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Lecture

EC140 1.docx

10 Pages
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Department
Economics
Course Code
EC140
Professor
Justin Smith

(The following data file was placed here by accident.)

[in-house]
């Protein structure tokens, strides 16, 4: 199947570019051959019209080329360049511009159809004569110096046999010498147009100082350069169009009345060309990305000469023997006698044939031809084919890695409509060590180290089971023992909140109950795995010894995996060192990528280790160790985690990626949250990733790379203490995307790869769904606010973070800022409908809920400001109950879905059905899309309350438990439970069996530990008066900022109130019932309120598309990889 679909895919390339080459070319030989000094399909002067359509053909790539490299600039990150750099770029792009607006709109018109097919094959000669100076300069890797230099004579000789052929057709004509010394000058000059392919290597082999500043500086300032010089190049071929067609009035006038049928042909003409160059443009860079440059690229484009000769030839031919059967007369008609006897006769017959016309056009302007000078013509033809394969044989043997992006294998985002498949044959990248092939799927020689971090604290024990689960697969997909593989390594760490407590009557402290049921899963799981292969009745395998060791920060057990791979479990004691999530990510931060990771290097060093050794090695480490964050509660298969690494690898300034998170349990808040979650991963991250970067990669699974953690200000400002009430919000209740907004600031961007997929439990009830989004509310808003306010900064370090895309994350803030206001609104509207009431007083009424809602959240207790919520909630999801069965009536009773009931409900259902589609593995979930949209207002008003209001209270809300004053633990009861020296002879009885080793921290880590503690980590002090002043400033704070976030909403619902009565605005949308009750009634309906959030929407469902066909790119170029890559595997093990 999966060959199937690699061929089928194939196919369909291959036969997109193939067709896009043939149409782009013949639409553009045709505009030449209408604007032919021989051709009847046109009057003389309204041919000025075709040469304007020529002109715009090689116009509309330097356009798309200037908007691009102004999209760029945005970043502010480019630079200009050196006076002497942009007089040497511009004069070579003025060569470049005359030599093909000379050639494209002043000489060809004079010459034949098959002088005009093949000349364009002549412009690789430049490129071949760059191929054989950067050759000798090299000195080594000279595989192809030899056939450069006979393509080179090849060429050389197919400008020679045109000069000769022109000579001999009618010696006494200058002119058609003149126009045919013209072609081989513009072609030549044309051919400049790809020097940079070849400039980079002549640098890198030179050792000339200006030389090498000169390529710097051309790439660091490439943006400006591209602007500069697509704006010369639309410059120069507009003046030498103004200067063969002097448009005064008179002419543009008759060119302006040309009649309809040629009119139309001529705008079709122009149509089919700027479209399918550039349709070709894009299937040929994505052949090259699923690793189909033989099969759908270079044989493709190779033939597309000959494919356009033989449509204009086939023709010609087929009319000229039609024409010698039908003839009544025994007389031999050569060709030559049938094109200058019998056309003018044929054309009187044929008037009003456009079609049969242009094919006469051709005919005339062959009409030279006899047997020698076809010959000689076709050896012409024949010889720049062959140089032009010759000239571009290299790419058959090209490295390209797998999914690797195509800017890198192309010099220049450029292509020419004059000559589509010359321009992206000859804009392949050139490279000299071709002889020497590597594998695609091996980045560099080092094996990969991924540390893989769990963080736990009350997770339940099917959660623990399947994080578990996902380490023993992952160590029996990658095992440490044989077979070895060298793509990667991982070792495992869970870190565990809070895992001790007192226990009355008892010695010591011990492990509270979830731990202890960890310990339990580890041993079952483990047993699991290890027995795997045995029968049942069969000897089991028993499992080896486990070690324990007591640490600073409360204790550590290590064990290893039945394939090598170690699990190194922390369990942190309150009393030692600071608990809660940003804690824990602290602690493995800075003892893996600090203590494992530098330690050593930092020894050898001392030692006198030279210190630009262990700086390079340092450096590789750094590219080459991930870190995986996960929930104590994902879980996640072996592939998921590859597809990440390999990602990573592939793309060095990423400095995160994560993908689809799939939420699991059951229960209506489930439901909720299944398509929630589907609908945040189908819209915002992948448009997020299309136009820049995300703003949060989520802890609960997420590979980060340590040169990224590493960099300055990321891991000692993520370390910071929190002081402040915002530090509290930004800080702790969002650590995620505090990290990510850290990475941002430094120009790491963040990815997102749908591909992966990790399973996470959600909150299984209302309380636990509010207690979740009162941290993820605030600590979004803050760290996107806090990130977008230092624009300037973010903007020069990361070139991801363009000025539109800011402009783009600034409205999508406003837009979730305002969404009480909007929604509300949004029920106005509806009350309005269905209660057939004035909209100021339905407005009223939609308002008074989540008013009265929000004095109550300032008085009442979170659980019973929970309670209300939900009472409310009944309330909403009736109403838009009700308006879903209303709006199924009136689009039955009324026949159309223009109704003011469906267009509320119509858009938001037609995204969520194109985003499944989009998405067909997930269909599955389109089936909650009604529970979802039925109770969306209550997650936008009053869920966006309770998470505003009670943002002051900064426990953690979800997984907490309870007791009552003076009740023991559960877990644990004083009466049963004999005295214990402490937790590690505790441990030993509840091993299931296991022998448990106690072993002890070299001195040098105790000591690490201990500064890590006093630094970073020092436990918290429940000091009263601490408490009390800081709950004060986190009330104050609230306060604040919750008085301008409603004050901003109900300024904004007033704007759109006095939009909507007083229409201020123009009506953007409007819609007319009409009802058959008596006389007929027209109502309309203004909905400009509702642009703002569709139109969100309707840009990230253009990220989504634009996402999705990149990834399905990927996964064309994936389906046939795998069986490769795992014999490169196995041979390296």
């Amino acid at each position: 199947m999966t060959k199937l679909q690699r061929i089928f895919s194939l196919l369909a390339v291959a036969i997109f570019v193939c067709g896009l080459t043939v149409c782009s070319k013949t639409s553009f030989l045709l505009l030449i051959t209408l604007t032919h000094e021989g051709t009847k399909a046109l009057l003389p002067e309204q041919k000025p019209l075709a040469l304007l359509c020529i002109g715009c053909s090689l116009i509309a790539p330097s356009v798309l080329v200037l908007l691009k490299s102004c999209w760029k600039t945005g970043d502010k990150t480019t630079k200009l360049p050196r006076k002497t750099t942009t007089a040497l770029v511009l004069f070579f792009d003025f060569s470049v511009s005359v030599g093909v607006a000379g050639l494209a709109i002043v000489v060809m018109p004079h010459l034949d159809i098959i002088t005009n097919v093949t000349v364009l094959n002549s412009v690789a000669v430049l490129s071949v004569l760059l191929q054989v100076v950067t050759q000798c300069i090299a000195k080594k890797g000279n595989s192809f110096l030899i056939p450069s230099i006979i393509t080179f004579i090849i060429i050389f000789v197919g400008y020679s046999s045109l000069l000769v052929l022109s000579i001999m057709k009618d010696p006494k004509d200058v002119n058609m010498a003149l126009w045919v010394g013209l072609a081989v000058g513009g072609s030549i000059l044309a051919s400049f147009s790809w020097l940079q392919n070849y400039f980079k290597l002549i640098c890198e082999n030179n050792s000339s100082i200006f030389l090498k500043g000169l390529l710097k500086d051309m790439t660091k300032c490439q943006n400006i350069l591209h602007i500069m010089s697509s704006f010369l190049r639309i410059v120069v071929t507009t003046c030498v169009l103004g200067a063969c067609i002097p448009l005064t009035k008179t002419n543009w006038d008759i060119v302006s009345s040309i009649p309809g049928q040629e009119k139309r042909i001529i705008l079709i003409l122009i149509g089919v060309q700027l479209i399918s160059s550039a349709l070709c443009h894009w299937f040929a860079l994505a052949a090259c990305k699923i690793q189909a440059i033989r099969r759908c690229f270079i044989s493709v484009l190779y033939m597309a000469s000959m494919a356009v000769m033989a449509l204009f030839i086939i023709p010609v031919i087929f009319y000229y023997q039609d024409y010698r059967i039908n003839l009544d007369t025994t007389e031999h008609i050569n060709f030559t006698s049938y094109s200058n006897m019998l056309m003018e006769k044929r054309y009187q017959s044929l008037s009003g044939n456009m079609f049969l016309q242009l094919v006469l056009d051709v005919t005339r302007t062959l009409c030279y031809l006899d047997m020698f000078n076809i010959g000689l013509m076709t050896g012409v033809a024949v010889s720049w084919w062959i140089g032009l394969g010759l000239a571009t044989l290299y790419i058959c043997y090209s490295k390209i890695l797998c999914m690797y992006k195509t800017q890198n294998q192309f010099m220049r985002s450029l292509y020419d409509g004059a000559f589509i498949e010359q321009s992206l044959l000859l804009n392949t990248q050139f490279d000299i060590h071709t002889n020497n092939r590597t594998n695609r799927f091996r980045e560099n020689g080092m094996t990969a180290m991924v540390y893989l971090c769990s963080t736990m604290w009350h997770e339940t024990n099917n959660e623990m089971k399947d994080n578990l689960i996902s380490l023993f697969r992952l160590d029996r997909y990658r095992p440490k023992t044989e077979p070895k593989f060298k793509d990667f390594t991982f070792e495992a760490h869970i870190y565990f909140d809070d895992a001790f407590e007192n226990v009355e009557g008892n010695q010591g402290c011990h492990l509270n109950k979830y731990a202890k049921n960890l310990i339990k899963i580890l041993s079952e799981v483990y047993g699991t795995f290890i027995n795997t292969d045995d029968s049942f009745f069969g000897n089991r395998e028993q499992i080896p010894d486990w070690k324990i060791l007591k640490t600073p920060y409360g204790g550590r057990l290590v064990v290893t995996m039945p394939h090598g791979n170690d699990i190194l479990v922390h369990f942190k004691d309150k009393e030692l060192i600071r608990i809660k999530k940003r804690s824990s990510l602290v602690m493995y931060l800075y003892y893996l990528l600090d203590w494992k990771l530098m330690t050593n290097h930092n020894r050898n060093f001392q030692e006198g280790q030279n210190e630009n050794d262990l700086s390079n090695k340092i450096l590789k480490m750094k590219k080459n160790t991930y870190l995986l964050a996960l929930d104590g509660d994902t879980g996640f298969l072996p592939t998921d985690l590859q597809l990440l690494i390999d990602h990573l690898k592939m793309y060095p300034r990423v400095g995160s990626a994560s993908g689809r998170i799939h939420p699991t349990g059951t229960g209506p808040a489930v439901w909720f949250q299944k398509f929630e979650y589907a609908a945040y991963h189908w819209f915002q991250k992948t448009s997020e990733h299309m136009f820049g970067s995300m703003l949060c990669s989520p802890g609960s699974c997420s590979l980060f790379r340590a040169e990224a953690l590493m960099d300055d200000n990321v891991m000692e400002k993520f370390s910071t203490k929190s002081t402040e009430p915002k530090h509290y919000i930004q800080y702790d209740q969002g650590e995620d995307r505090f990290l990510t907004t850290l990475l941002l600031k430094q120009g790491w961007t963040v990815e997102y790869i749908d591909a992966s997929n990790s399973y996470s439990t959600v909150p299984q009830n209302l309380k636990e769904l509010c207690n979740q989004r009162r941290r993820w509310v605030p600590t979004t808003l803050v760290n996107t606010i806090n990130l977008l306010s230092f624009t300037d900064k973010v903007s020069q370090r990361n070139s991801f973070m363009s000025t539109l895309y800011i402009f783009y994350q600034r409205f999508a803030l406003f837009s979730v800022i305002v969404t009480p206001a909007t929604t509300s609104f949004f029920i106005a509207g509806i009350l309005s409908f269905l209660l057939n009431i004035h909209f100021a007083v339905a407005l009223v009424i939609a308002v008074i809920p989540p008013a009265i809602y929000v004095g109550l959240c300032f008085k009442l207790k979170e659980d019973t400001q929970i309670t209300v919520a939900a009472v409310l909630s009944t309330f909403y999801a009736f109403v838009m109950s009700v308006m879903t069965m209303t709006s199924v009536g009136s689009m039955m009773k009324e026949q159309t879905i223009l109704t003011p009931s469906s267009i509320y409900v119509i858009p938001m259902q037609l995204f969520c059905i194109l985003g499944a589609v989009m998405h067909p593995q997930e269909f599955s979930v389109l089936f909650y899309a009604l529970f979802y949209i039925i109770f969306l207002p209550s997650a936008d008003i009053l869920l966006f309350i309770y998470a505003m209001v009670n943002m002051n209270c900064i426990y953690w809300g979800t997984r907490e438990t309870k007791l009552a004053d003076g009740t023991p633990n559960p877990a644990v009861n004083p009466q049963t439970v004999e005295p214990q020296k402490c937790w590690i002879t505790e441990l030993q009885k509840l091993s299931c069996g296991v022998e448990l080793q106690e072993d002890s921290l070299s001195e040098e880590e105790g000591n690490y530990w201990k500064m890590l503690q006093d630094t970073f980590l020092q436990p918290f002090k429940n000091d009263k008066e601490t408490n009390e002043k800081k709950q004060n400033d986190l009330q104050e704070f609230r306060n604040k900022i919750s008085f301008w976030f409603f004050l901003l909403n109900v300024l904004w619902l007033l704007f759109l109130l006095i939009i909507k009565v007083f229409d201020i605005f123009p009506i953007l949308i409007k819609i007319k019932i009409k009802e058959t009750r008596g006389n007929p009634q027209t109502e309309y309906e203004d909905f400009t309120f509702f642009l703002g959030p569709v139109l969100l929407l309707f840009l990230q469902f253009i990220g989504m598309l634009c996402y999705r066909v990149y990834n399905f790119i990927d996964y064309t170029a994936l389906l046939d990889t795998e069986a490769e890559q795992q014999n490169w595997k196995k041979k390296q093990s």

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EC140 January 22 – 31 2013 Chapter 27 Expenditure Multipliers: The Keynesian Model Fixed Prices and Expenditure Plans  Keynesian model describes the economy in the very short run when prices are fixed  Because each firm’s price is fixed, for the economy as a whole: 1. The price level is fixed (aggregate supply curve is horizontal) 2. Aggregate demand determines real GDP  What determines aggregate expenditure plans? Expenditure Plans - Aggregate planned expenditure equals planned consumption expenditure plus planned investment plus planned government purchases plus net exports - Households demand GDP - The components of aggregate expenditure sum to real GDP - That is, o Planned AE = Planned C + Planned I + Planned G + Planned NX - Short Run Equilibrium o When Y = Planned AE = Actual Expenditures - Two of the components of aggregate expenditure, consumption and imports, are influenced by real GDP - So there is a two-way link between aggregate expenditure and real GDP - Other things remaining the same, o An increase in real GDP increases aggregate expenditure o An increase in aggregate expenditure increases real GDP Consumption and Savings Plans - Consumption expenditure is influenced by many factors but the most direct one is disposable income (allows households to determine how much they can buy) - Disposable income: aggregate income or real GDP, Y, minus net taxes, T - Call disposable income YD - The equation for disposable income is YD = Y – T - Disposable income, YD, is either spent on consumption of goods and services, C, or is saved, S - YD = C + S - The relationship between consumption expenditure and disposable income, other things equal, is the consumption function 1 EC140 January 22 – 31 2013t - 45 degree line: YD=C (consumption expenditures = income -> no savings) - Savings are determined residually - As incomes increase, savings increase - People plan to spend money even if they don’t have any income (they must consume in order to stay alive) – autonomous consumption (amount of consumption when income is zero) - Induced consumption: increased consumption induced by increase of income - As income increases, planned consumption expenditures increase - The Marginal Propensity to Consume (MPC) is the fraction of a change in disposable income spent of consumption - It is calculated as the change in consumption expenditure, divided by the change in disposable income that brought it about - The figure on the left shows that the MPC is the slope of the consumption function - Along the consumption function, when disposable income increases by $200 billion, consumption expenditure increases by $150 billion - The MPC is 0.75 - The marginal propensity to save (MPS) is the fraction of a change in disposable income that is saved - It is calculated as the change in savings divided by the change in disposable income that brought it about - The figure on the right shows that the MPS is the slope of the saving function - Along the saving function, when disposable income increases by $200 billion, saving increases by $50 billion - The MPS is 0.25 - MPC plus MPS always equals 1 2 EC140 January 22 – 31 2013 Consumption as Function of Real GDP - Disposable income changes when either real GDP changes or net taxes change - If tax rates don’t change, real GDP is the only influence on disposable income, so consumption expenditure is a function of real GDP - We use this relationship to determine read GDP when the price level is fixed - C = a + bYD where a is autonomous consumption and c is MPC C = a + b(YD) C = a + b (1 – t)Y YD = Y – T , T = tY  YD = y – tY YD = (1 – t)Y a = autonomous consumption C = MPC T= total tax revenue (%) YD= disposable income Ex. If b = 0.6 and t = 0.1 - For every $1 change in disposable income, consumption will change by 60 cents Import Function - In the short run, Canadian imports are influenced primarily by Canadian real GDP - The marginal propensity to import is the fraction of an increase in real GDP spent on imports - In an increase in real GDP of $100 billion increases imports by $25 billion, the marginal propensity to import is 0.25 (it’s always between 0 and 1) - M = mY where m is the marginal propensity to import (MPI) (if Y is 0, imports will also be 0; total imports completely depends on income and GDP) - When the price level is fixed, aggregate demand is determined by aggregate expenditure plans - Aggregate planned expenditure is planned consumption expenditure plus planned investment plus planned exports minus planned imports - Planned consumption expenditure and planned imports are influenced by real GDP - When real GDP increases, planned consumption expenditure and planned imports increase - Planned investment plus planned government expenditure plus planned exports are not influenced by real GDP. They are considered autonomous (independent) Aggregate Planned Expenditure - The relationship between aggregate planned expenditure and real GDP can be described by an aggregate expenditure schedule, which lists the level of aggregate expenditure planned at each level of GDP - The relationship can also be described by an aggregate expenditure curve, which is a graph of the aggregate expenditure schedule 3 EC140 January 22 – 31 2013t - I + G + X line is horizontal because none of those things are dependent on aggregate income or GDP (autonomous expenditure) - But consumption increases when income increases and when real GDP increases (induced expenditure) - Imports depend on income (more income = more imports) - AE curve = I + G + X – M AE = C + I + G + (X – M) C = a + bYD, YD = Y – T, T = tY, YD = (1 – t)Y C = a + b (1 – t) Y M = mY AE = a + b(1 – t)Y + I + G + X – mY AE = (a + I + G + X) + b(1 – t) – mY AE = (a + I + G + X) + [b(1 – t) – m]Y Autonomous AE Slope of AE Change in AE Change in Y = b(1 – t) – m = slope of AE - Consumption expenditure minus imports, which varies with real GDP, is an induced expenditure - The sum of investment, government expenditure, and exports, which does not vary with GDP (or income), is an autonomous expenditure - Consumption, tax, and imports can have an autonomous component - Circular system- when income increases, consumption increases, causing income to increase Actual Expenditure, Planned Expenditure, and Real GDP - Actual aggregate expenditure is always equal to real GDP